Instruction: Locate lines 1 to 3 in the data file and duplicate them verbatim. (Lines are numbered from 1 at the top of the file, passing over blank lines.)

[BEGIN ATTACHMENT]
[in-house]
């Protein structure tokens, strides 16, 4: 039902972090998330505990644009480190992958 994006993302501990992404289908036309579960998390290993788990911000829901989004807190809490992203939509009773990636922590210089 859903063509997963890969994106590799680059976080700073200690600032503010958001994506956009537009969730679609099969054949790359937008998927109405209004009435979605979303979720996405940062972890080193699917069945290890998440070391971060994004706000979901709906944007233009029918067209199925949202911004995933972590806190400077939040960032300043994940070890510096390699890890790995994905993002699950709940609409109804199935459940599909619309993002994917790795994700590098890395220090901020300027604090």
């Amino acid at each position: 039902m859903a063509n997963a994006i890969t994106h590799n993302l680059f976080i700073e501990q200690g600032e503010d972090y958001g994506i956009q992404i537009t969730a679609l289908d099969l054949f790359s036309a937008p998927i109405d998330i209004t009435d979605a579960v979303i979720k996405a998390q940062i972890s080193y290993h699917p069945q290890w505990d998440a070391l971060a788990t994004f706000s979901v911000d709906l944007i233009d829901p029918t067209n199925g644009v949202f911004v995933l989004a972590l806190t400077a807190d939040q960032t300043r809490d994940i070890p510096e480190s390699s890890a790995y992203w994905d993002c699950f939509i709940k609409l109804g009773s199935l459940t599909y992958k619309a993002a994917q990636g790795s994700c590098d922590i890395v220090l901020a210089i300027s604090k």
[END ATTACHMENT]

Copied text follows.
[in-house]
């Protein structure tokens, strides 16, 4: 039902972090998330505990644009480190992958 994006993302501990992404289908036309579960998390290993788990911000829901989004807190809490992203939509009773990636922590210089 859903063509997963890969994106590799680059976080700073200690600032503010958001994506956009537009969730679609099969054949790359937008998927109405209004009435979605979303979720996405940062972890080193699917069945290890998440070391971060994004706000979901709906944007233009029918067209199925949202911004995933972590806190400077939040960032300043994940070890510096390699890890790995994905993002699950709940609409109804199935459940599909619309993002994917790795994700590098890395220090901020300027604090």
């Amino acid at each position: 039902m859903a063509n997963a994006i890969t994106h590799n993302l680059f976080i700073e501990q200690g600032e503010d972090y958001g994506i956009q992404i537009t969730a679609l289908d099969l054949f790359s036309a937008p998927i109405d998330i209004t009435d979605a579960v979303i979720k996405a998390q940062i972890s080193y290993h699917p069945q290890w505990d998440a070391l971060a788990t994004f706000s979901v911000d709906l944007i233009d829901p029918t067209n199925g644009v949202f911004v995933l989004a972590l806190t400077a807190d939040q960032t300043r809490d994940i070890p510096e480190s390699s890890a790995y992203w994905d993002c699950f939509i709940k609409l109804g009773s199935l459940t599909y992958k619309a993002a994917q990636g790795s994700c590098d922590i890395v220090l901020a210089i300027s604090k």